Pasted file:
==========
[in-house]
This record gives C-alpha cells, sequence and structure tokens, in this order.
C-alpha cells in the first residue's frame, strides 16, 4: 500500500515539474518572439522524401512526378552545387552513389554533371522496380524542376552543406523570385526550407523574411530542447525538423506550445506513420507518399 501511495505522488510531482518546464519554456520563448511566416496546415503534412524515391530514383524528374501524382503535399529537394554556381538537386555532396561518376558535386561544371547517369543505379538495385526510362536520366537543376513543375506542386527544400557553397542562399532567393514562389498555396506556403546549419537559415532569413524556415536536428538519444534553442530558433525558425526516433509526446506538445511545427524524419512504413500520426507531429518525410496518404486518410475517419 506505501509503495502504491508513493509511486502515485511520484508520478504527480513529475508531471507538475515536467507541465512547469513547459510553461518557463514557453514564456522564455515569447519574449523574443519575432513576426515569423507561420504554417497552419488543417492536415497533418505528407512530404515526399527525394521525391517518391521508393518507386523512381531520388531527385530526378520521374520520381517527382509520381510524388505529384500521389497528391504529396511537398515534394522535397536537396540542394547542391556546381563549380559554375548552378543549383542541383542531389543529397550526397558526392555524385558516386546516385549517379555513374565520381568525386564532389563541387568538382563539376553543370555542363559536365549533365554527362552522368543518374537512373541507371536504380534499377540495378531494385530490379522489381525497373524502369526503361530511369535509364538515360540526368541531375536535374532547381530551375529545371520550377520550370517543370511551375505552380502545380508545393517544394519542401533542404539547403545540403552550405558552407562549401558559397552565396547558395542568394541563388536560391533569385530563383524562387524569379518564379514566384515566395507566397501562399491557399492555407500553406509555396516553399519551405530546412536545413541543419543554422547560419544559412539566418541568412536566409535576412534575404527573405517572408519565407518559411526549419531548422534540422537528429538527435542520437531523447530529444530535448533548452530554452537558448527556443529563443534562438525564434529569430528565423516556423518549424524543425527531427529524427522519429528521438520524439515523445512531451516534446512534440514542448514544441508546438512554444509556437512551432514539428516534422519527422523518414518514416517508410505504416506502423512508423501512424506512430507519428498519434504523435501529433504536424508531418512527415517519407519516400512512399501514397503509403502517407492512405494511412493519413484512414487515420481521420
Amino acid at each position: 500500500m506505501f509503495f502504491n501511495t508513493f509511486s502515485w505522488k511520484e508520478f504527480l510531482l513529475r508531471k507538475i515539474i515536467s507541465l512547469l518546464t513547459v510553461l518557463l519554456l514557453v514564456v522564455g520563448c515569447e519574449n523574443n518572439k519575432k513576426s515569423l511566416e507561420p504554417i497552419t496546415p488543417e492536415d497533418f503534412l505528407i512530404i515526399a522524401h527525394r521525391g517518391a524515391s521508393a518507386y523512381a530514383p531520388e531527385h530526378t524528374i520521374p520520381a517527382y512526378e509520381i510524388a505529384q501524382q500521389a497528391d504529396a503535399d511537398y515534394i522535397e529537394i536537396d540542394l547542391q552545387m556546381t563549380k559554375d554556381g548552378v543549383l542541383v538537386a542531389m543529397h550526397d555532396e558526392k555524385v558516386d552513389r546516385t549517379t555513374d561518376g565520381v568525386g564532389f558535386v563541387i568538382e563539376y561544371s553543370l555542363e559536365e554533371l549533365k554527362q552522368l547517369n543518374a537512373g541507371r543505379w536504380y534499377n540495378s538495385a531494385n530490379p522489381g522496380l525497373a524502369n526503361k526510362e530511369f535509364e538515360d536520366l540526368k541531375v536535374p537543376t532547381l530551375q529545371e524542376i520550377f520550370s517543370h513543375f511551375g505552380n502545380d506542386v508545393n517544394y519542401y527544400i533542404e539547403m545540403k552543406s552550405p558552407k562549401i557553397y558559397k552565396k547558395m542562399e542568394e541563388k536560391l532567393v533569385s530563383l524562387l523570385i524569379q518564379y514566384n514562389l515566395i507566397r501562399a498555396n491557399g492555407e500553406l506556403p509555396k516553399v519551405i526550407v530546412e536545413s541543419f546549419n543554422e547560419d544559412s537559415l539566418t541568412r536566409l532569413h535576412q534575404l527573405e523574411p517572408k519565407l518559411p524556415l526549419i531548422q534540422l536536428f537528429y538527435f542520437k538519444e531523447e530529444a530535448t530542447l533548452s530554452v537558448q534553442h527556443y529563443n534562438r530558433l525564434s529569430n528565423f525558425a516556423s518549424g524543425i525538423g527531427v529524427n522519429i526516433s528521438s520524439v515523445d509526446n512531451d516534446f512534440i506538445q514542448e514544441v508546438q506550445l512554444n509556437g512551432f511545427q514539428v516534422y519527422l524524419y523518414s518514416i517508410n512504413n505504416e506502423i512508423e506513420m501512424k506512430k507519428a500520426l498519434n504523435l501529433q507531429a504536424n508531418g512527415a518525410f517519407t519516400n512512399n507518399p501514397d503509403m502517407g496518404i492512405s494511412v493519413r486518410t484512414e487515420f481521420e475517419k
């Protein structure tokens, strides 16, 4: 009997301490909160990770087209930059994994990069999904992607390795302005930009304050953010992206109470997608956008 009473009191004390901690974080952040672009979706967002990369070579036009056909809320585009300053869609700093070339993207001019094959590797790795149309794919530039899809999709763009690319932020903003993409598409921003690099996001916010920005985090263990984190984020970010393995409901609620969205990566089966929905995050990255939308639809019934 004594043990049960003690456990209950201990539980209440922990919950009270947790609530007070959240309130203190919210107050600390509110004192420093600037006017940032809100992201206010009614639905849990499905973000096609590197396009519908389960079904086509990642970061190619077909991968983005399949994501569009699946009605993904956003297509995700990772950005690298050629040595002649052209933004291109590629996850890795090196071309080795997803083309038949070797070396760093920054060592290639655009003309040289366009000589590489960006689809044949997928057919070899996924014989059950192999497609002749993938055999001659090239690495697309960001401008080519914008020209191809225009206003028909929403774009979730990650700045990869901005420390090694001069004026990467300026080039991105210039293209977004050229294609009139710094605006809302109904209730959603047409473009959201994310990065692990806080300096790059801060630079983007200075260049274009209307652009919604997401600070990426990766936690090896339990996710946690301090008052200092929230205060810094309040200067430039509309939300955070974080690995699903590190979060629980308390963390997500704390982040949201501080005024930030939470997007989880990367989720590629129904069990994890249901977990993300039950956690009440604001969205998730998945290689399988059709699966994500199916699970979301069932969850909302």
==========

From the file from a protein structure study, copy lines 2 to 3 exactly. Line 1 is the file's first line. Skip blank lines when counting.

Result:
This record gives C-alpha cells, sequence and structure tokens, in this order.
C-alpha cells in the first residue's frame, strides 16, 4: 500500500515539474518572439522524401512526378552545387552513389554533371522496380524542376552543406523570385526550407523574411530542447525538423506550445506513420507518399 501511495505522488510531482518546464519554456520563448511566416496546415503534412524515391530514383524528374501524382503535399529537394554556381538537386555532396561518376558535386561544371547517369543505379538495385526510362536520366537543376513543375506542386527544400557553397542562399532567393514562389498555396506556403546549419537559415532569413524556415536536428538519444534553442530558433525558425526516433509526446506538445511545427524524419512504413500520426507531429518525410496518404486518410475517419 506505501509503495502504491508513493509511486502515485511520484508520478504527480513529475508531471507538475515536467507541465512547469513547459510553461518557463514557453514564456522564455515569447519574449523574443519575432513576426515569423507561420504554417497552419488543417492536415497533418505528407512530404515526399527525394521525391517518391521508393518507386523512381531520388531527385530526378520521374520520381517527382509520381510524388505529384500521389497528391504529396511537398515534394522535397536537396540542394547542391556546381563549380559554375548552378543549383542541383542531389543529397550526397558526392555524385558516386546516385549517379555513374565520381568525386564532389563541387568538382563539376553543370555542363559536365549533365554527362552522368543518374537512373541507371536504380534499377540495378531494385530490379522489381525497373524502369526503361530511369535509364538515360540526368541531375536535374532547381530551375529545371520550377520550370517543370511551375505552380502545380508545393517544394519542401533542404539547403545540403552550405558552407562549401558559397552565396547558395542568394541563388536560391533569385530563383524562387524569379518564379514566384515566395507566397501562399491557399492555407500553406509555396516553399519551405530546412536545413541543419543554422547560419544559412539566418541568412536566409535576412534575404527573405517572408519565407518559411526549419531548422534540422537528429538527435542520437531523447530529444530535448533548452530554452537558448527556443529563443534562438525564434529569430528565423516556423518549424524543425527531427529524427522519429528521438520524439515523445512531451516534446512534440514542448514544441508546438512554444509556437512551432514539428516534422519527422523518414518514416517508410505504416506502423512508423501512424506512430507519428498519434504523435501529433504536424508531418512527415517519407519516400512512399501514397503509403502517407492512405494511412493519413484512414487515420481521420